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THE VARIETIES OF POSITIVISM

These days, positivism is often linked to support for whatever power relations happen to be in place. It’s an astonishing turnabout, because historically, positivism was linked to social activism. In The Subjection of Women (1869), John Stuart Mill advocated full equality for women, and Adolphe Quetelet, the Belgian astronomer whose study of demography and criminology carried the audacious title Social Physics (1969 [1835]), was a committed social reformer.

The legacy of positivism as a vehicle for social activism is clear in Jane Addams’s work with destitute immigrants at Chicago’s Hull House (1926), in Sidney and Beatrice Webb’s attack on the abuses of the British medical system (1910), in Charles Booth’s account of the living conditions of the poor in London (1902), and in Florence Nightingale’s (1871) assessment of death rates in maternity hospitals. (See McDonald [1993] for an extended account of Nightingale’s long-ignored research.)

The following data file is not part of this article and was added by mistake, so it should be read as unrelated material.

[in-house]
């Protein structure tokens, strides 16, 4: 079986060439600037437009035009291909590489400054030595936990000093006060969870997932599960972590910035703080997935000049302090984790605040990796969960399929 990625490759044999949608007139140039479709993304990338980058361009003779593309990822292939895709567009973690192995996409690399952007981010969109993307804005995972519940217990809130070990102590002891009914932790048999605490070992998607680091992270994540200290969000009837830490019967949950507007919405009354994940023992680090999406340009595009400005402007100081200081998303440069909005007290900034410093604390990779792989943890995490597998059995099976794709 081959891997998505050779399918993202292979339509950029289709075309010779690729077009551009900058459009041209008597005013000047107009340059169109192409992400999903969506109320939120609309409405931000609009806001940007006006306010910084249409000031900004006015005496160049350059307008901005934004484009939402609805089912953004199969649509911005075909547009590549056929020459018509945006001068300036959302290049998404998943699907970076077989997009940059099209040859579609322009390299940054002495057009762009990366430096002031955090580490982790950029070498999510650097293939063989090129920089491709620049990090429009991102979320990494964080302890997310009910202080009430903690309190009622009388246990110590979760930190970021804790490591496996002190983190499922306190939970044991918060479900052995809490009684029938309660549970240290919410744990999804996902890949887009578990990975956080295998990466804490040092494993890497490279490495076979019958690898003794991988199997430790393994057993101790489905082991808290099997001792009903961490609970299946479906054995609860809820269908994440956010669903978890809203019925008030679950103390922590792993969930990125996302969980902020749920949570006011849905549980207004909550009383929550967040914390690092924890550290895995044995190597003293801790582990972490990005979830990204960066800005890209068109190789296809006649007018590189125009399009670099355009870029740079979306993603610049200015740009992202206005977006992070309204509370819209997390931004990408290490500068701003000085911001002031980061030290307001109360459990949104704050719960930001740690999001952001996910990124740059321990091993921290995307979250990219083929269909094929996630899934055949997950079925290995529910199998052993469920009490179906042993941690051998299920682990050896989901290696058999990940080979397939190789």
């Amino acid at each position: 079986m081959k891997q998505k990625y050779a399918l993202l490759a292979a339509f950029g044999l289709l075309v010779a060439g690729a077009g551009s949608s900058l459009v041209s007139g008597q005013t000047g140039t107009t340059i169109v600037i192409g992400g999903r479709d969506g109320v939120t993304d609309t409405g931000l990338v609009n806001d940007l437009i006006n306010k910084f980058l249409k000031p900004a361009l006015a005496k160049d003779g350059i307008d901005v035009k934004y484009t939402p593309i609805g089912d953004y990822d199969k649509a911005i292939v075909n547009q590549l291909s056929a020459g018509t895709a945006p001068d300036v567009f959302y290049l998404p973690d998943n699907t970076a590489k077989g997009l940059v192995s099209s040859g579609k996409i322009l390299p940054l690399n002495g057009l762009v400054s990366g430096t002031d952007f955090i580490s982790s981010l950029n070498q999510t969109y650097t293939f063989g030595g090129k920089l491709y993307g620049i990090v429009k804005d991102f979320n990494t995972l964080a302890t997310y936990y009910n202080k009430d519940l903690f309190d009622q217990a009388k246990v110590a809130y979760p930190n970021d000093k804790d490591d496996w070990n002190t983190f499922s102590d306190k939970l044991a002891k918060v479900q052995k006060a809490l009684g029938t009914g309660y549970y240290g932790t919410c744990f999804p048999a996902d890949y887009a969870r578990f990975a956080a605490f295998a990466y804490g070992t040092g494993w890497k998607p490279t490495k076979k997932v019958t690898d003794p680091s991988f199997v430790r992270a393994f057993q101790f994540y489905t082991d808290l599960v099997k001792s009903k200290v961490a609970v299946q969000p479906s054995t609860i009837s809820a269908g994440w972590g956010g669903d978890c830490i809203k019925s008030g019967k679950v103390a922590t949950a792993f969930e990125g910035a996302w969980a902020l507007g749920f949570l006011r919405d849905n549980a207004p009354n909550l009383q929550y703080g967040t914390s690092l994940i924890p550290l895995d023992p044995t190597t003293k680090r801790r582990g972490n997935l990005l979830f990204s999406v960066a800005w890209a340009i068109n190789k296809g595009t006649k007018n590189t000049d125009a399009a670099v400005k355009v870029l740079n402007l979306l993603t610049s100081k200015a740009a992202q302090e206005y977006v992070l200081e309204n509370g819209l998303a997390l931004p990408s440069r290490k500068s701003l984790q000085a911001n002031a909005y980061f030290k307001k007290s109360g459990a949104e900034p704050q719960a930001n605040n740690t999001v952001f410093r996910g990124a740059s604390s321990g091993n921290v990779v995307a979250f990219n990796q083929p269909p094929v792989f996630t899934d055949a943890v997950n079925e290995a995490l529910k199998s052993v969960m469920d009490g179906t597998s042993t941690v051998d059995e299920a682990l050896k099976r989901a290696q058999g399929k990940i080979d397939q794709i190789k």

The central position of positivism is that experience is the foundation of knowledge. We record what we experience—what we see others do, what we hear others say, what we feel others feel. The quality of the recording, then, becomes the key to knowledge. Can we, in fact, record what others do, say, and feel? Yes, of course we can. Are there pitfalls in doing so? Yes, of course there are. To some social researchers, these pitfalls are evidence of natural limits to a science of humanity; to others, like me, they are a challenge to extend the current limits by improving measurement. The fact that knowledge is tentative is something we all learn to live with.

 
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